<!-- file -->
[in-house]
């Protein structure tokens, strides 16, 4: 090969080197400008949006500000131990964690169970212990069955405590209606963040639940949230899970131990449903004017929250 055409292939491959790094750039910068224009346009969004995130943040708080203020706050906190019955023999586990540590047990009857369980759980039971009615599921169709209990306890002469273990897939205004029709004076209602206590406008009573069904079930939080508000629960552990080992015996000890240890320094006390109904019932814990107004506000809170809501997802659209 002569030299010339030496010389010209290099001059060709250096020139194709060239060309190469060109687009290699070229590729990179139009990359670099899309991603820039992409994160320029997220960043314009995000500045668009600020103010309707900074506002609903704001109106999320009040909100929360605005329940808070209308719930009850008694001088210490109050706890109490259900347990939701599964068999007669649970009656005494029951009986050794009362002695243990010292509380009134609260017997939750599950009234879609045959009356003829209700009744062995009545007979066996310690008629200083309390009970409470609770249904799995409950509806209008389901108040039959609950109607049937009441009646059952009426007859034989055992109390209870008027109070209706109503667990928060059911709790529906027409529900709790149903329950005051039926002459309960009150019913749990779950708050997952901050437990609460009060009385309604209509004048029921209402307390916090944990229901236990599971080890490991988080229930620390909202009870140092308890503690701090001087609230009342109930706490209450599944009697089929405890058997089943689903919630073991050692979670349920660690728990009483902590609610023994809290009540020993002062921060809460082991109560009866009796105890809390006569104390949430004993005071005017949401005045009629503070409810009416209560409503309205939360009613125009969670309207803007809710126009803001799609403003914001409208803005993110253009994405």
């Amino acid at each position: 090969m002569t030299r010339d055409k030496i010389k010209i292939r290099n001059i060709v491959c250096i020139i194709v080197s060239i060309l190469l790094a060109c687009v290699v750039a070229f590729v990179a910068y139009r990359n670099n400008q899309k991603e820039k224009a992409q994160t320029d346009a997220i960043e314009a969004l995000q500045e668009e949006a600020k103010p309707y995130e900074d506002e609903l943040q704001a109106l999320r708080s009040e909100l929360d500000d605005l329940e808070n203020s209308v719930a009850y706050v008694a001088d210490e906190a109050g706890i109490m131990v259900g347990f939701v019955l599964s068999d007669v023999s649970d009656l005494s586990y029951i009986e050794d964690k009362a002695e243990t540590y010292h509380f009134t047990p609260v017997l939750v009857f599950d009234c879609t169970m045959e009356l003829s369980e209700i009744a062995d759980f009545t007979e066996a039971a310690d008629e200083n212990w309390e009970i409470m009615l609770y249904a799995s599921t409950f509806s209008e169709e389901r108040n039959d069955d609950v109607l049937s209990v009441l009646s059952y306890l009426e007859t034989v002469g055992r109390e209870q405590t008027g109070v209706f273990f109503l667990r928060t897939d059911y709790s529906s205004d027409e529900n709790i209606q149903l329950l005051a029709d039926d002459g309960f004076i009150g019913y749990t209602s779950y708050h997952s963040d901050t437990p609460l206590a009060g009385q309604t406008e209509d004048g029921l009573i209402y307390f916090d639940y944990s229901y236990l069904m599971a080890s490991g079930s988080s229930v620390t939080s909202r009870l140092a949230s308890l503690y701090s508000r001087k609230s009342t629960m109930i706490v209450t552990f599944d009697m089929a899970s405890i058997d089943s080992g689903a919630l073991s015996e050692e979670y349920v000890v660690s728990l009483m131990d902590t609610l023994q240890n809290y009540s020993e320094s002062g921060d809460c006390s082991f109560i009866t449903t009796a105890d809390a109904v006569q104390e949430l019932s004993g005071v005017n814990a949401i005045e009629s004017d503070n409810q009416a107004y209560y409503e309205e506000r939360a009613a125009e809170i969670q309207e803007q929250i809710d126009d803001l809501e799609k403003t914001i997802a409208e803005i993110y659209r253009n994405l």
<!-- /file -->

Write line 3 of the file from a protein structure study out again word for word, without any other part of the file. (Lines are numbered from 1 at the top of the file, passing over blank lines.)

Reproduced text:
């Amino acid at each position: 090969m002569t030299r010339d055409k030496i010389k010209i292939r290099n001059i060709v491959c250096i020139i194709v080197s060239i060309l190469l790094a060109c687009v290699v750039a070229f590729v990179a910068y139009r990359n670099n400008q899309k991603e820039k224009a992409q994160t320029d346009a997220i960043e314009a969004l995000q500045e668009e949006a600020k103010p309707y995130e900074d506002e609903l943040q704001a109106l999320r708080s009040e909100l929360d500000d605005l329940e808070n203020s209308v719930a009850y706050v008694a001088d210490e906190a109050g706890i109490m131990v259900g347990f939701v019955l599964s068999d007669v023999s649970d009656l005494s586990y029951i009986e050794d964690k009362a002695e243990t540590y010292h509380f009134t047990p609260v017997l939750v009857f599950d009234c879609t169970m045959e009356l003829s369980e209700i009744a062995d759980f009545t007979e066996a039971a310690d008629e200083n212990w309390e009970i409470m009615l609770y249904a799995s599921t409950f509806s209008e169709e389901r108040n039959d069955d609950v109607l049937s209990v009441l009646s059952y306890l009426e007859t034989v002469g055992r109390e209870q405590t008027g109070v209706f273990f109503l667990r928060t897939d059911y709790s529906s205004d027409e529900n709790i209606q149903l329950l005051a029709d039926d002459g309960f004076i009150g019913y749990t209602s779950y708050h997952s963040d901050t437990p609460l206590a009060g009385q309604t406008e209509d004048g029921l009573i209402y307390f916090d639940y944990s229901y236990l069904m599971a080890s490991g079930s988080s229930v620390t939080s909202r009870l140092a949230s308890l503690y701090s508000r001087k609230s009342t629960m109930i706490v209450t552990f599944d009697m089929a899970s405890i058997d089943s080992g689903a919630l073991s015996e050692e979670y349920v000890v660690s728990l009483m131990d902590t609610l023994q240890n809290y009540s020993e320094s002062g921060d809460c006390s082991f109560i009866t449903t009796a105890d809390a109904v006569q104390e949430l019932s004993g005071v005017n814990a949401i005045e009629s004017d503070n409810q009416a107004y209560y409503e309205e506000r939360a009613a125009e809170i969670q309207e803007q929250i809710d126009d803001l809501e799609k403003t914001i997802a409208e803005i993110y659209r253009n994405l």